Climate change in the Alps may not be all bad.
For many Alpine ski resorts, the prospect of sparse snowfall in a warming world could be a chance to spice up their selling points and come up with new, creative ways to entice tourists.
Think of it as a mountain makeover with an educational edge.
Experts say the challenge is finding new ways for regions that now rely heavily on ski tourism to survive without the white stuff -- in part by doing more to attract people to the peaks year-round.
''The reality is that skiing is not going to be a reliable source of income for many areas,'' said Martin Price, director of the Centre for Mountain Studies at Perth College in Britain.
''Especially at the lower altitudes, it's definitely not an industry I would invest in,'' he said.
Tourism activities in the Alps generate about $71 billion in annual turnover and provide up to 12 percent of all jobs in the region, according to a recent report by the Paris-based Organization for Economic Cooperation and Development.
The report, released late last year, said recent warming in the Alps has been roughly three times the global average and that climate model projections show even greater changes in the coming decades, with less snow at low altitudes, receding glaciers and melting permafrost higher up. The findings were featured during a recent conference in Innsbruck on the future of the Alps.
For weather-weary ski resort operators, there's currently the option of using man-made snow on the slopes, a practice that gained ground in Europe in the 1980s.
But while it helps extend ski seasons and maintain slopes, it requires large amounts of water, costs a lot and doesn't work well in warmer conditions.
Robert Steiger of the University of Innsbruck's Institute of Geography says snowmaking is a suitable strategy for now, but likely will have to be used more intensively in years to come.
That could become very expensive, especially for smaller resorts.
In Austria, $181.5 million was invested in snowmaking equipment for the 2007-08 winter season alone, the Chamber of Commerce said. For next year, that figure is expected to increase to $427.8 million. If needed, nearly 60 percent of Austria's slopes can be covered in artificial snow.
In Switzerland, covering a half-mile of slope with man-made snow requires an investment of roughly $857,730, according to Hans Elsasser, professor of geography at the University of Zurich.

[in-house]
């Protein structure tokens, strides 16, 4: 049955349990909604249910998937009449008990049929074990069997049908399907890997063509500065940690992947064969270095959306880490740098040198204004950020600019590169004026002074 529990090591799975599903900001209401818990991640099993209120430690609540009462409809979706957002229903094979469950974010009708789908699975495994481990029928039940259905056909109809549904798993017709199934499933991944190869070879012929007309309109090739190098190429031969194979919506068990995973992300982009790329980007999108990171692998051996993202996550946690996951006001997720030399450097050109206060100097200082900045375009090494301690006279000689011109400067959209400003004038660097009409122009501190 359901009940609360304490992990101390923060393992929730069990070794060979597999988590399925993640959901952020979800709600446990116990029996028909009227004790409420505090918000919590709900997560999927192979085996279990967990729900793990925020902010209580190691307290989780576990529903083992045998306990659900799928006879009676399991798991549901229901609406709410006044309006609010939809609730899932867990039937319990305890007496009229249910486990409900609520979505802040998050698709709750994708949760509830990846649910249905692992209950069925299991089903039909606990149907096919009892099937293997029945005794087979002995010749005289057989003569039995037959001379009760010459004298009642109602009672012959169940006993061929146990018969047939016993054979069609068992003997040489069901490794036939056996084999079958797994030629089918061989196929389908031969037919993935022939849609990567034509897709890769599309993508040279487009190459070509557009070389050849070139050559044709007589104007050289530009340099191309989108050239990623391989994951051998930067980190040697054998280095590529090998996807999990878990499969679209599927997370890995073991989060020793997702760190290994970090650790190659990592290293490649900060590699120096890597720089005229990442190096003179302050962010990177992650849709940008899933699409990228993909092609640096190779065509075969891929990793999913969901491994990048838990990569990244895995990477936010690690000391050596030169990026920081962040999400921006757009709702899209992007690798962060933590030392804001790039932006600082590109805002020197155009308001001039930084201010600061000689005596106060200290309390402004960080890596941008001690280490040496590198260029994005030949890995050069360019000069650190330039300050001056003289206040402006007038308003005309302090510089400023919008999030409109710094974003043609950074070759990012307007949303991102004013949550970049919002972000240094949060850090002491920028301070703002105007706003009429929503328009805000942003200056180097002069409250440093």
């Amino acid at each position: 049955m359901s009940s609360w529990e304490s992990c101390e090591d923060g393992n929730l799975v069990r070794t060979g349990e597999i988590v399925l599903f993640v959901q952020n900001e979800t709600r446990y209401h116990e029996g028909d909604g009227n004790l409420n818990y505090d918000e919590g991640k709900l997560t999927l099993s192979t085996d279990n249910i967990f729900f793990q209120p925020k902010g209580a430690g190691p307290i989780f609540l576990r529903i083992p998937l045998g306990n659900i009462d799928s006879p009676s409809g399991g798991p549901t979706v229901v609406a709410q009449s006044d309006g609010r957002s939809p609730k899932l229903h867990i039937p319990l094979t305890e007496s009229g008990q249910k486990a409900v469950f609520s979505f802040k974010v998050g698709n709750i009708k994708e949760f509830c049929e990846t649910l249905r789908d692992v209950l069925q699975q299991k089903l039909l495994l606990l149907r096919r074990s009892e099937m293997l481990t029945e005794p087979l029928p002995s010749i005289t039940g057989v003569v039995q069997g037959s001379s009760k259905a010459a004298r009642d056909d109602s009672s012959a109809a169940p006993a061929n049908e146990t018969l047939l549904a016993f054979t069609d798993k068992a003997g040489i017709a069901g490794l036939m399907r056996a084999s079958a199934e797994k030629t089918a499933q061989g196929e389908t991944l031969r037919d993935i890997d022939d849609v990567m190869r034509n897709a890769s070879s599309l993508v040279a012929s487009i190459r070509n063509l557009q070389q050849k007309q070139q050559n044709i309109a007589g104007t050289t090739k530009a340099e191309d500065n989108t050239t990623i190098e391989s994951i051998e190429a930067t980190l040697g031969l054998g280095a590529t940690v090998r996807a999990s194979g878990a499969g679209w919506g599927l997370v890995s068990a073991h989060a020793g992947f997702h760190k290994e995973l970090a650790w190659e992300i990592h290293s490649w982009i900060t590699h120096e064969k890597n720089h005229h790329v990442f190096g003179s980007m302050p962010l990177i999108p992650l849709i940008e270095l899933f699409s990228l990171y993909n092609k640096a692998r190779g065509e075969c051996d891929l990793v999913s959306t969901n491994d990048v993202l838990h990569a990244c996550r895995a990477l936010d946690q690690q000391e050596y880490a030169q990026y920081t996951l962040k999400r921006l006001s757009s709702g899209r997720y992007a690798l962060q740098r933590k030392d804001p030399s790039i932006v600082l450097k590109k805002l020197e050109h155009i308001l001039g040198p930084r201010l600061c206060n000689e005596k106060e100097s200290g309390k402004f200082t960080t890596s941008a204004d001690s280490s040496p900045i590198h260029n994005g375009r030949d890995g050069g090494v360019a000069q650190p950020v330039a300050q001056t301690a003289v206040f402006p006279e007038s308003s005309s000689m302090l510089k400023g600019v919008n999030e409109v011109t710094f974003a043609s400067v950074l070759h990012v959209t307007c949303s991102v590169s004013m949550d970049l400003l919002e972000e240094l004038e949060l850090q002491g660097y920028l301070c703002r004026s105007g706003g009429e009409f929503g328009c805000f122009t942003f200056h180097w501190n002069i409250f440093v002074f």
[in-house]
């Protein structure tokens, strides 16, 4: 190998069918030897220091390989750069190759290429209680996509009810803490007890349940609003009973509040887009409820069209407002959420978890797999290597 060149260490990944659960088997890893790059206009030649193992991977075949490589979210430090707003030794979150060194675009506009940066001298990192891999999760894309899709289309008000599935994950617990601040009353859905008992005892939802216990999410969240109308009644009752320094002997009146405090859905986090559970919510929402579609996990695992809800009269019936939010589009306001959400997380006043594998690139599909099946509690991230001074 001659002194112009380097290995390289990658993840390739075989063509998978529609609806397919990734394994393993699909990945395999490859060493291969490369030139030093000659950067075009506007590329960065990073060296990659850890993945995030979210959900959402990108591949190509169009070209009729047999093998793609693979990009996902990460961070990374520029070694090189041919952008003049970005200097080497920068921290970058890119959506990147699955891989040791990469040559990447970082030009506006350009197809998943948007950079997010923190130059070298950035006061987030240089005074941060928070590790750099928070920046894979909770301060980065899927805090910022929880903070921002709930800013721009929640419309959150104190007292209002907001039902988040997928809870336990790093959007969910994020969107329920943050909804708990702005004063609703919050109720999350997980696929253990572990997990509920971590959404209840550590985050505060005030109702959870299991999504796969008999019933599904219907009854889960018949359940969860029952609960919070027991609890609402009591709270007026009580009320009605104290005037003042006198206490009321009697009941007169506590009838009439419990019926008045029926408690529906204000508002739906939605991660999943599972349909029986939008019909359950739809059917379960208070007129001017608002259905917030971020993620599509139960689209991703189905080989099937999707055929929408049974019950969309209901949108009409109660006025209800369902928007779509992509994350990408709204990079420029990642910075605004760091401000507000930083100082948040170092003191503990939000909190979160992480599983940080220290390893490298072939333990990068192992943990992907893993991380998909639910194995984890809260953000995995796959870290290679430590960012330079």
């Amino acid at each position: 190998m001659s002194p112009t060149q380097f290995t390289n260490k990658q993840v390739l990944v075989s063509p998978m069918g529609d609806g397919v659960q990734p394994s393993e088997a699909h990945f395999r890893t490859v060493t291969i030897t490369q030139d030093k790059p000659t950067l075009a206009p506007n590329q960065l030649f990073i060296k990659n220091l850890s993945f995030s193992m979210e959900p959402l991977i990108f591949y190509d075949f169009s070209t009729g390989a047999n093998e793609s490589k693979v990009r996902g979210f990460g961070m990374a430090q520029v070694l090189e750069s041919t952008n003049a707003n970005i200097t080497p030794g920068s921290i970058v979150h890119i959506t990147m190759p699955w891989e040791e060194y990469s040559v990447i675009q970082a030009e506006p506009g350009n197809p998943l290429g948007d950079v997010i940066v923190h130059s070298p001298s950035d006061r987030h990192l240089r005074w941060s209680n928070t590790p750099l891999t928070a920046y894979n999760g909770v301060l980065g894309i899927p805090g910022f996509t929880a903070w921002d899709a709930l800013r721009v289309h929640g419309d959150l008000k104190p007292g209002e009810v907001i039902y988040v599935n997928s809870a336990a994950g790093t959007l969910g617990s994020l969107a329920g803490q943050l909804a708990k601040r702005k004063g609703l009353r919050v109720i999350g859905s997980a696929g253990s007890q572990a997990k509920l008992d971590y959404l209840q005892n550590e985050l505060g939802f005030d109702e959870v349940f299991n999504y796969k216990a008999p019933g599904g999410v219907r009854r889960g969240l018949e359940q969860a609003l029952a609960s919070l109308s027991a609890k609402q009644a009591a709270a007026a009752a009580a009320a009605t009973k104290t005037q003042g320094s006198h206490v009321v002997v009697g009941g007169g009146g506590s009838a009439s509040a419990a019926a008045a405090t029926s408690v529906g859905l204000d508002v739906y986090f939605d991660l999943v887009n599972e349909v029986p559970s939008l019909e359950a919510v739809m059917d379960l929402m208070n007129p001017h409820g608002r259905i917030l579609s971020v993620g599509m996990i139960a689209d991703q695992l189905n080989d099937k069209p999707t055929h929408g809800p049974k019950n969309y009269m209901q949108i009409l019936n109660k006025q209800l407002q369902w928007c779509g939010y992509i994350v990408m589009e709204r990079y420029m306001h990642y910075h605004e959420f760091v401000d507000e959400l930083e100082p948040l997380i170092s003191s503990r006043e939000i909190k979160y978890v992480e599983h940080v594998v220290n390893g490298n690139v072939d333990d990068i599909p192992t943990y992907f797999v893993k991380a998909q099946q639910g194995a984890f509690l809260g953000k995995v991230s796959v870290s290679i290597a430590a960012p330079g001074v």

Steiger says it's time to consider whether that cash could be better spent elsewhere.
''The problem right now is that ideas are lacking about how to motivate more people to come up the mountains in the summer,'' he said.
Austria's cable car industry could be particularly hard-hit. The cars, which hoist skiers, snowboarders and sightseers to mountain summits, now make 93 percent of their total turnover in winter.
''From a purely economic perspective, in the medium term there is no alternative to winter sports from our point of view,'' said Erik Wolf, CEO of the Professional Association of Austrian Cable Cars.
Although more people vacation in Austria in summer -- 16 million did last year -- winter is a big draw. Last year's season brought in 14 million people, and most of them hit the slopes, say tourism officials.
Regula Imhof, vice secretary general in the permanent secretariat of the Alpine Convention, an international agreement on the protection and sustainable development of the region, concedes some are reluctant to look beyond the traditional skiing industry for ways to create a sustainable future for the Alps.
''Some people will hold on until it's just not possible anymore,'' Imhof said.
Even so, the days of winter tourism aren't over.
Skiing will simply become more concentrated in certain areas, said Shardul Agrawala, principal economist on climate change at the OECD and editor of the organization's recent Alps report.
And in coming years, not all corners of the Alps will be affected in the same way, Elsasser added. Above around 8,200 feet, it may even snow more than it does now, he said, though that would also increase the avalanche risk.
''One has to maybe think of climate change as less of a threat for tourism but as a challenge. Panic is uncalled for,'' Elsasser said, adding more should be done to inform tourists of their impact on climate change.
Warming isn't the only worry. Experts also warn that the future of tourism in the Alps could be affected by competition from corners of the Balkans and the Caucasus, and they say Europe's aging population will ski less.
So far, they say, studies suggest summer alternatives alone cannot outweigh winter losses, and the Alps will have to compete with places like Scotland or Scandinavia for offseason visitors.
Climate change also risks bedeviling summer tourism by melting glaciers, ice caves and the few remaining venues for summertime skiing, the OECD says.
The trick, Price says, may be to identify a unique selling point -- preferably something that will lure people year-round.
''Lots of tourists like to eat local produce,'' he said. And warmer conditions might prolong the Alpine growing season, perhaps enough to grow more food at higher elevations than in years past, provided there's enough water.
''Climate change isn't all bad,'' he said.
On the Net:
Managing Alpine Future: www.alpinefuture.com
Centre for Mountain Studies: www.cms.uhi.ac.uk
Alpine Convention: www.alpconv.org
Keep Winter Cool: www.keepwintercool.org